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Hespeler, February 4, 2024 © Scott McAndless – Fifth Sunday after the Epiphany
Isaiah 40:21-31, Psalm 147:1-11, 20c, 1 Corinthians 9:16-23, Mark 1:29-39

Hey, do you want to hear what is wrong with the Christian church these days? I can tell you, you know. Or maybe let me rephrase that a little bit. I have people tell me all the time what they think the problem with the church is today. And they are always so sure that they are right that it must be so, right?

Sunday Mornings

For example, I have been confidently assured that the problem with the church today is Sunday shopping. Yes, the real problem that the church has is that people have the possibility of going out and buying their groceries or picking up a nice new outfit to wear at some point in time between 9 am and noon on the first day of the week.

Oh, but there is more than just the hours of business at the local shopping mall. It is also sports leagues. Yes, the other problem with the church is that sports organizations schedule their games and practices and rent out their ice and fields at any hour on Sunday mornings. Can you imagine that?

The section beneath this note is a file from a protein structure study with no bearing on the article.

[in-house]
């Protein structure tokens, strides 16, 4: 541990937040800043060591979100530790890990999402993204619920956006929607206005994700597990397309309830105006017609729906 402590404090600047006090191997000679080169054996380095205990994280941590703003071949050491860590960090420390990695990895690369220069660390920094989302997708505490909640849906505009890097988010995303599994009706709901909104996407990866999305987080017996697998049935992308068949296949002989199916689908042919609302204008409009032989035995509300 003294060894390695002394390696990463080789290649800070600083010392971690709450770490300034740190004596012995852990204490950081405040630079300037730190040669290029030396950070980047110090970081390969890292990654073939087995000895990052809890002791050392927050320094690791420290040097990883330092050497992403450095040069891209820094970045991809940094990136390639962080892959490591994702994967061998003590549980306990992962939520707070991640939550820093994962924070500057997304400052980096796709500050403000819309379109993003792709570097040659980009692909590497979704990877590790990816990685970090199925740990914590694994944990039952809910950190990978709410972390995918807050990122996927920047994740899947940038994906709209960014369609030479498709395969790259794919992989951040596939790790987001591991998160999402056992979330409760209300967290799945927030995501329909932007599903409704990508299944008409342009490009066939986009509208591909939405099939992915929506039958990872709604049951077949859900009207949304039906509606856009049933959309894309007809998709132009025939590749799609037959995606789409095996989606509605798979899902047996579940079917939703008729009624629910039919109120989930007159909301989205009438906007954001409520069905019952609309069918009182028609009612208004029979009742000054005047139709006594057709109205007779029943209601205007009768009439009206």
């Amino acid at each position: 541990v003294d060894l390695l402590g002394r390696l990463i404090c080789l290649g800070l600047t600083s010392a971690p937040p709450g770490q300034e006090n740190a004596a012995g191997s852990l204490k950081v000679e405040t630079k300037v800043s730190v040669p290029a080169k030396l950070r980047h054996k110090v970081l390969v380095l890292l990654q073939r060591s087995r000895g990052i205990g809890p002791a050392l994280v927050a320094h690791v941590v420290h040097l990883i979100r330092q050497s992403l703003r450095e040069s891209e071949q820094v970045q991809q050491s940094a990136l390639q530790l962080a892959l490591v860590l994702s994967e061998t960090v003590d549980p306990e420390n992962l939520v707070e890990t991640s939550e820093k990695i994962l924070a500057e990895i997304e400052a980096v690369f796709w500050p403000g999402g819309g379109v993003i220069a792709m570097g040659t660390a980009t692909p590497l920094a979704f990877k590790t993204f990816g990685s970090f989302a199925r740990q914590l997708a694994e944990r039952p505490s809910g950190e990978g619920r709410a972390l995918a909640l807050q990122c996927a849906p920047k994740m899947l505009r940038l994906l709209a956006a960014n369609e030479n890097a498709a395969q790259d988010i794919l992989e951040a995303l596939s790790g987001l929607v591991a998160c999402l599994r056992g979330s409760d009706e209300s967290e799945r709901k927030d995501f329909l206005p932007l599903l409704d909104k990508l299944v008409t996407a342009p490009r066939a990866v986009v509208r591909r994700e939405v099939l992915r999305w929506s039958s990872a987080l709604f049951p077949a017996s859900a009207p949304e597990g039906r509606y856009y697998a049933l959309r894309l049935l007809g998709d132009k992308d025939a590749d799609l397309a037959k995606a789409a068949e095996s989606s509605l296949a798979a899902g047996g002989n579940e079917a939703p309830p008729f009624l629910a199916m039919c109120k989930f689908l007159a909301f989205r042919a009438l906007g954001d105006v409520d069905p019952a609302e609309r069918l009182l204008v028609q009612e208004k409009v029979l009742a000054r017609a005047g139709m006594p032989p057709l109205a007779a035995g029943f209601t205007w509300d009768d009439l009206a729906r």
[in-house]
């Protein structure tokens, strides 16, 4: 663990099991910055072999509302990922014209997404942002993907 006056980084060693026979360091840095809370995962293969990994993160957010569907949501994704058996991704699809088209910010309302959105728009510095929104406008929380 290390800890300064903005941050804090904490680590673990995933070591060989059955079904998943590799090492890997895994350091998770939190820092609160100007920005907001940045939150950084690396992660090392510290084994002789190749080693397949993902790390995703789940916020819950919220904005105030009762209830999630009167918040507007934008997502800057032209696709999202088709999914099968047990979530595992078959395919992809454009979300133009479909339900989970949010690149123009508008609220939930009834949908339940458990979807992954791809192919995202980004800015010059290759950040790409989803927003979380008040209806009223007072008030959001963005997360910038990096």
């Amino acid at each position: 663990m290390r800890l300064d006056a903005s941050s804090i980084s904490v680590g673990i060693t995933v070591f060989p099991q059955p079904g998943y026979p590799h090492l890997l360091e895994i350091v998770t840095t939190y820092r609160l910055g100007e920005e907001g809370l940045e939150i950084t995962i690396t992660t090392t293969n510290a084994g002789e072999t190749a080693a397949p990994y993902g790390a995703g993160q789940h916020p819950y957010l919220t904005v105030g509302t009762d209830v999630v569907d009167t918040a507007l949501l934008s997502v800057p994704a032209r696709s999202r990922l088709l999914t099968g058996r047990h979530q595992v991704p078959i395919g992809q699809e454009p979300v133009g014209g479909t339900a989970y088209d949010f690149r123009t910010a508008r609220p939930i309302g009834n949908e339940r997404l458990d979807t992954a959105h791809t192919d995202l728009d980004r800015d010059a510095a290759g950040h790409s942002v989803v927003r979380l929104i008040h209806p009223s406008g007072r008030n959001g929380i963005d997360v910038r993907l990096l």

People Not Joining in

Oh, but there is more to it than that. No, I can give you a whole litany of the problems with the church. It is also that people don’t want to sit on committees, and they don’t want to join the various groups in the church.

And, if I can be frank here – and remember that this is all assured data that has been fed to me consistently so I guess it must be true – it is particularly the fault of the younger generation. Yes, whereas previous generations were only too happy to come out and attend these long meetings and participate in women’s groups and bake pies and cookies and all kinds of other things to support the work of the church, apparently these younger folks today just say they don’t have the time.